Using the principal of tissue engineering, several groups have demonstrated the feasibility of creating heart valves, blood vessels, and myocardial structures using autologous cells and biodegradable scaffold materials. In the current cardiovascular clinical scenario, the main medical need for a tissue engineering solution is in the field of pediatric applications treating congenital heart disease. In these young patients, the introduction of autologous viable and growing replacement structures, such as tissue engineered heart valves and vessels, would substantially reduce today's severe therapeutic limitations, which are mainly due to the need for repeat reoperations to adapt the current artificial prostheses to somatic growth. Based on high resolution imaging techniques, an increasing number of defects are diagnosed already prior to birth around week 20. For interventions, cells should be obtained already during pregnancy to provide tissue engineered implants either at birth or even prenatally. In our recent studies human fetal mesenchymal stem cells were isolated from routinely sampled prenatal amniotic fluid or chorionic villus specimens and expanded in vitro. Fresh and cryopreserved samples were used. After phenotyping and genotyping, cells were seeded onto synthetic biodegradable scaffolds and conditioned in a bioreactor. Leaflets were endothelialized with either amniotic fluid- or umbilical cord blood-derived endothelial progenitor cells and conditioned. Resulting tissues were analyzed by histology, immunohistochemistry, biochemistry (amounts of extracellular matrix, DNA), mechanical testing, and scanning electron microscopy (SEM) and were compared with native neonatal heart valve leaflets. Genotyping confirmed their fetal origin, and fresh versus cryopreserved cells showed comparable myofibroblast-like phenotypes. Neo-tissues exhibited organization, cell phenotypes, extracellular matrix production, and DNA content comparable to their native counterparts. Leaflet surfaces were covered with functional endothelia. SEM showed morphologically cellular distribution throughout the polymer and smooth surfaces. Mechanical profiles approximated those of native heart valves. These in vitro studies demonstrated the principal feasibility of using various human cell types isolated from fetal sources for cardiovascular tissue engineering. Umbilical cord blood-, amniotic fluid- and chorionic villi-derived cells have shown promising potential for the clinical realization of this congenital tissue engineering approach. Based on these results, future research must aim at further investigation as well as preclinical evaluation of prenatally harvested stem- or progenitor cells with regard to their potential for clinical use.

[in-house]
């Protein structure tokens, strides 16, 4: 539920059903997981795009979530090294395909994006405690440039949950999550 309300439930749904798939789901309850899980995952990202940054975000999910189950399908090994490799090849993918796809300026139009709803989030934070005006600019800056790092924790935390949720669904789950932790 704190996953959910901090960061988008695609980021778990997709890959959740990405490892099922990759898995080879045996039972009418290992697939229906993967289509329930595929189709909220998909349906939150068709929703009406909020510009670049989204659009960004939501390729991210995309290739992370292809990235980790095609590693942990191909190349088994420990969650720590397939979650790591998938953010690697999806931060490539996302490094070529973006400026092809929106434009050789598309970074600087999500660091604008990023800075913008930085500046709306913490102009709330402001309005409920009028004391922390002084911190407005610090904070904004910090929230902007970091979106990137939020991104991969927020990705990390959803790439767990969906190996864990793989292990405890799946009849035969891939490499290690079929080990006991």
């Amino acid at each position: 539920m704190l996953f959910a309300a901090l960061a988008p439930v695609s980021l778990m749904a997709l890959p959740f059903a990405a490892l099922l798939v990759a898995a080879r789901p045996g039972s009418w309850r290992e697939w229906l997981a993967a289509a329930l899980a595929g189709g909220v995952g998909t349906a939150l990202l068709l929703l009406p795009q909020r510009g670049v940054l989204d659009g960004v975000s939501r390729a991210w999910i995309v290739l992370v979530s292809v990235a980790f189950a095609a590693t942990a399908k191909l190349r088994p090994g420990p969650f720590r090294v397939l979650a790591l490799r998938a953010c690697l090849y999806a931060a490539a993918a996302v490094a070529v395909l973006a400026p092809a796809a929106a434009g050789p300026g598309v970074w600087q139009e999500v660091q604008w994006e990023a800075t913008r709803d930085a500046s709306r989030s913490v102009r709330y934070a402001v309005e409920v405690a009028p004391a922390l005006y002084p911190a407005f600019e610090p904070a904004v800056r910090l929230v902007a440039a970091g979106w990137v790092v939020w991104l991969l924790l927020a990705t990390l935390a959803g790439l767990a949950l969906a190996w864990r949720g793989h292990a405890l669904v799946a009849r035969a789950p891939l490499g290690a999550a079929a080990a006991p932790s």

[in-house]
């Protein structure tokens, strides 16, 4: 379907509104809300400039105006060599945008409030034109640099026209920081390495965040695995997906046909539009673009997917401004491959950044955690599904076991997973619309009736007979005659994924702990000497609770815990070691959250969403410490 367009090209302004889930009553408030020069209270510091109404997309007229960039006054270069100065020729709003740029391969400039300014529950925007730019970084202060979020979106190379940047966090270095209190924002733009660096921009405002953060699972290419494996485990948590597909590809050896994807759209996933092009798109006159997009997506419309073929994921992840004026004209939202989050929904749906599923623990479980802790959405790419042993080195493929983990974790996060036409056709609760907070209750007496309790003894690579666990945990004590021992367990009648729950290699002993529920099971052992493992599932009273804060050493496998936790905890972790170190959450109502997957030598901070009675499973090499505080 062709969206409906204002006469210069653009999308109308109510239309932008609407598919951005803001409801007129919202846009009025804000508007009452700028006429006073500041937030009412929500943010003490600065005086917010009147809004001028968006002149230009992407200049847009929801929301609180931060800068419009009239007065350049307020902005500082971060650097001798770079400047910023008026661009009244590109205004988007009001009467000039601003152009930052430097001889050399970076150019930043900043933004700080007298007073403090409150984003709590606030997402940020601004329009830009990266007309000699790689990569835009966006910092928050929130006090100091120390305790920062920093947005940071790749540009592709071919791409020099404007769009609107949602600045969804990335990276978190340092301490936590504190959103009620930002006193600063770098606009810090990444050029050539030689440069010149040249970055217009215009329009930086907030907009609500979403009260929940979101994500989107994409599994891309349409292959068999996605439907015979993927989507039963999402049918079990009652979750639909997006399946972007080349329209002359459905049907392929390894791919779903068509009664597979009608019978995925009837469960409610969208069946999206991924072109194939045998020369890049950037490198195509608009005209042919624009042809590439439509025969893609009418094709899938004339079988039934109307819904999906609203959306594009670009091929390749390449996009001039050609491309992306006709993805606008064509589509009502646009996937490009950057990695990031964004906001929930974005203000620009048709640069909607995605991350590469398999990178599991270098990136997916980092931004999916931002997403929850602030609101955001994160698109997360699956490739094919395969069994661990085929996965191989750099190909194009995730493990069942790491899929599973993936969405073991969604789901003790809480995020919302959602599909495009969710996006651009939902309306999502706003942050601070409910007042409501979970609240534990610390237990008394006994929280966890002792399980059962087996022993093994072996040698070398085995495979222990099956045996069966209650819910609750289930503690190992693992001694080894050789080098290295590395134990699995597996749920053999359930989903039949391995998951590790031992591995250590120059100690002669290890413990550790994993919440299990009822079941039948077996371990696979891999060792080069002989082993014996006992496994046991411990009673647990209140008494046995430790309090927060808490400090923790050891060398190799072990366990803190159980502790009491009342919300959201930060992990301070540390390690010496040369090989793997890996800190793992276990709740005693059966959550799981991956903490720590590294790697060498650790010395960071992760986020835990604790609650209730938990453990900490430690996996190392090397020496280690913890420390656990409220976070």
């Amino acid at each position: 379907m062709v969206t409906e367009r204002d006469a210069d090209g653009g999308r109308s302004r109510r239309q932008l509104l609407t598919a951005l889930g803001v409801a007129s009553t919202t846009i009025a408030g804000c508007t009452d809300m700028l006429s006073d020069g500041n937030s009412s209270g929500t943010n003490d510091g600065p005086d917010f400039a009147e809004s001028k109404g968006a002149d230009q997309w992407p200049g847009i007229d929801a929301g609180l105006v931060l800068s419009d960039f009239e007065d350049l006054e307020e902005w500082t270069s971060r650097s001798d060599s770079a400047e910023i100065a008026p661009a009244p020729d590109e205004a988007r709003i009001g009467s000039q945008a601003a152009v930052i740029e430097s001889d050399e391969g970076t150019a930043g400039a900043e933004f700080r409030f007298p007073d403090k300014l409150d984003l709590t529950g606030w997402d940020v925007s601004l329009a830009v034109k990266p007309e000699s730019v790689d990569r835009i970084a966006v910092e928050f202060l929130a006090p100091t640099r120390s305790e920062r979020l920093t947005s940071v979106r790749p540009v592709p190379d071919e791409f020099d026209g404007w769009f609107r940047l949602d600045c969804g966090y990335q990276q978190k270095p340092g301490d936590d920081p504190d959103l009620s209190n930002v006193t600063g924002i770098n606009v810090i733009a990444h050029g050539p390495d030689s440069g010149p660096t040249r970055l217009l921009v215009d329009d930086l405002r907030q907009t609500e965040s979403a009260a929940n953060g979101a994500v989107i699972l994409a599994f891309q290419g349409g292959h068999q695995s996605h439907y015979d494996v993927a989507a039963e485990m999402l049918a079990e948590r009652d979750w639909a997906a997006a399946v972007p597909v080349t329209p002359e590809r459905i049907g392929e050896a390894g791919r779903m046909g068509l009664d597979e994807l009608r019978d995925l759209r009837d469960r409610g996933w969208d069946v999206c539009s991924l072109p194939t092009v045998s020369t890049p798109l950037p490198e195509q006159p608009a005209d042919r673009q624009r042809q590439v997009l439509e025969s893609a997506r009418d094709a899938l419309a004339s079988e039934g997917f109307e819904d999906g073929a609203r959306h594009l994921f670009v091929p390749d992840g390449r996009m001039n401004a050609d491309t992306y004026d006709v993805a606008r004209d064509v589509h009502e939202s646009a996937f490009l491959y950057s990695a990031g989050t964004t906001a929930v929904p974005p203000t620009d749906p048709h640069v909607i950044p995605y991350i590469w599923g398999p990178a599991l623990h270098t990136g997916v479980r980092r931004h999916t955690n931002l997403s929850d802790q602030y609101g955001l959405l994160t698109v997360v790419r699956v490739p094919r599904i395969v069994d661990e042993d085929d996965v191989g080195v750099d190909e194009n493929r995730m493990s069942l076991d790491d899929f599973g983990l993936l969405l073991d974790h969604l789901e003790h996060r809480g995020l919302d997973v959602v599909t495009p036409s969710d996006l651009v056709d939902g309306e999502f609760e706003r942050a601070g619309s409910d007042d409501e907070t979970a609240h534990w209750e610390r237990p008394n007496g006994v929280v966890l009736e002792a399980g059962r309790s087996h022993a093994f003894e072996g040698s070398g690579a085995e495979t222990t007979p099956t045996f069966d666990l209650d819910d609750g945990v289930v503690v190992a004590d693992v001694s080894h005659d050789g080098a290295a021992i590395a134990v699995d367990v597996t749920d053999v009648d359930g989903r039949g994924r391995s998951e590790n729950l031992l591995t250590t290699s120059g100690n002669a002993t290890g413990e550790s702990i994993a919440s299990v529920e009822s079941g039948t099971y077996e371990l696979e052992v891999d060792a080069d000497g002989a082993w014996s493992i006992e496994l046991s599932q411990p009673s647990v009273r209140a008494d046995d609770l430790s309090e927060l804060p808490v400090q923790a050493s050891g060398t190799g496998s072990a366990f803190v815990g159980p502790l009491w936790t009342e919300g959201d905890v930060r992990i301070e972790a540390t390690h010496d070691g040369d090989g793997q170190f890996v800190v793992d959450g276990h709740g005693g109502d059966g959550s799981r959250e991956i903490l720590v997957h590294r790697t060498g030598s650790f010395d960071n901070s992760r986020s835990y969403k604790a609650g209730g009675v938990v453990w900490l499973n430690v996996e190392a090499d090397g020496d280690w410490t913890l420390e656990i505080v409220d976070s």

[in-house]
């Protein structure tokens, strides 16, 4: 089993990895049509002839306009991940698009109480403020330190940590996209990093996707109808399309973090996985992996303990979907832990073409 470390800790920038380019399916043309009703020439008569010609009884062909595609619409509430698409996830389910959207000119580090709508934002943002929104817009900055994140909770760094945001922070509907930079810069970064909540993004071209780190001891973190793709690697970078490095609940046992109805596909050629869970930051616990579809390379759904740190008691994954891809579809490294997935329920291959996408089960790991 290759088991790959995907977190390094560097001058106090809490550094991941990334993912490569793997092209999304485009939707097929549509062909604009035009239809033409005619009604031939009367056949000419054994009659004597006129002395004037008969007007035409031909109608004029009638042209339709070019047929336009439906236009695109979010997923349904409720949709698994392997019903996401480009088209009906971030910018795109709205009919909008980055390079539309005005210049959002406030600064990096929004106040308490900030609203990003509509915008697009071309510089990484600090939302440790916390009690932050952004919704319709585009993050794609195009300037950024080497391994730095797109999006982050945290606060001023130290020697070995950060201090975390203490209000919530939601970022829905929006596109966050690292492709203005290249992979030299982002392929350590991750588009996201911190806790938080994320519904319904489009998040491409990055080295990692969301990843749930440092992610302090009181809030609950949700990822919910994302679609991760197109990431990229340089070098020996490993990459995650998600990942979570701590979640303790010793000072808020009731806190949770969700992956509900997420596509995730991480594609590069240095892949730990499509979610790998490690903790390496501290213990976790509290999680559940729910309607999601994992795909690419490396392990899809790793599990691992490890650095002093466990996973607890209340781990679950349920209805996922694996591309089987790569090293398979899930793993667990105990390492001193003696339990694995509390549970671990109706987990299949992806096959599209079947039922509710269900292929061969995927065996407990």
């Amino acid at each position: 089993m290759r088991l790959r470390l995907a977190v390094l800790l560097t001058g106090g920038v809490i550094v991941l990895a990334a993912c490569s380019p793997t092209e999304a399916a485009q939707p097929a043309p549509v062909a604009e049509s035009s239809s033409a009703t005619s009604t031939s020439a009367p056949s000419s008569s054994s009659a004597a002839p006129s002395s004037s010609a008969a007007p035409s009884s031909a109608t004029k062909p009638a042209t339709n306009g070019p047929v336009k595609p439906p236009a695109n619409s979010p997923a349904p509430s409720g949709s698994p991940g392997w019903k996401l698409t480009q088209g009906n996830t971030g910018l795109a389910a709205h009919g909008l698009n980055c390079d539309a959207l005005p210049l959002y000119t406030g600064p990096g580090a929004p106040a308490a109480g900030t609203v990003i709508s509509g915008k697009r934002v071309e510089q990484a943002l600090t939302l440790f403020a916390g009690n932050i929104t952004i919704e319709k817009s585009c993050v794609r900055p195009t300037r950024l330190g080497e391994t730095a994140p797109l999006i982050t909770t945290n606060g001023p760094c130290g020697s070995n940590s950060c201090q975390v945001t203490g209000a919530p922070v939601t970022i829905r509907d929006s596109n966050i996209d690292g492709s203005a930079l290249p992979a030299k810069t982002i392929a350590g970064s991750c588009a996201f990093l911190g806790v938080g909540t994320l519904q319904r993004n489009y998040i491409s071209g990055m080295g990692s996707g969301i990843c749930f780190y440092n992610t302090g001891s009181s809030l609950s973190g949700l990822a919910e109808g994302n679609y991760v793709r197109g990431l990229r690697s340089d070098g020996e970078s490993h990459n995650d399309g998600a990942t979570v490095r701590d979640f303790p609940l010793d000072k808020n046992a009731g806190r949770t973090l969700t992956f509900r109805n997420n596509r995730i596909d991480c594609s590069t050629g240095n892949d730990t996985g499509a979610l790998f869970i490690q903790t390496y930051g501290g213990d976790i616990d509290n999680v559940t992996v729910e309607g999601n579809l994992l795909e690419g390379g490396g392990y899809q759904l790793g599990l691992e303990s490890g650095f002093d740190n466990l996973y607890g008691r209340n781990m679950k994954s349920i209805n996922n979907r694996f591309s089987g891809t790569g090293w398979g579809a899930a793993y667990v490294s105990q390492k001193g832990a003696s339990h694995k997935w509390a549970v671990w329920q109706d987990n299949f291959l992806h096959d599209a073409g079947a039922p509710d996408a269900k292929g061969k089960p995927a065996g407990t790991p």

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30 citations in Scopus®
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Additional indexing

Item Type:Journal Article, refereed, original work
Communities & Collections:04 Faculty of Medicine > University Hospital Zurich > Division of Surgical Research
04 Faculty of Medicine > Center for Medical Research
Dewey Decimal Classification:570 Life sciences; biology
610 Medicine & health
Language:English
Date:2011
Deposited On:11 Nov 2011 10:21
Last Modified:05 Apr 2016 15:05
Publisher:Elsevier
ISSN:0143-4004
Publisher DOI:10.1016/j.placenta.2011.04.001
PubMed ID:21575988
Permanent URL: http://doi.org/10.5167/uzh-50834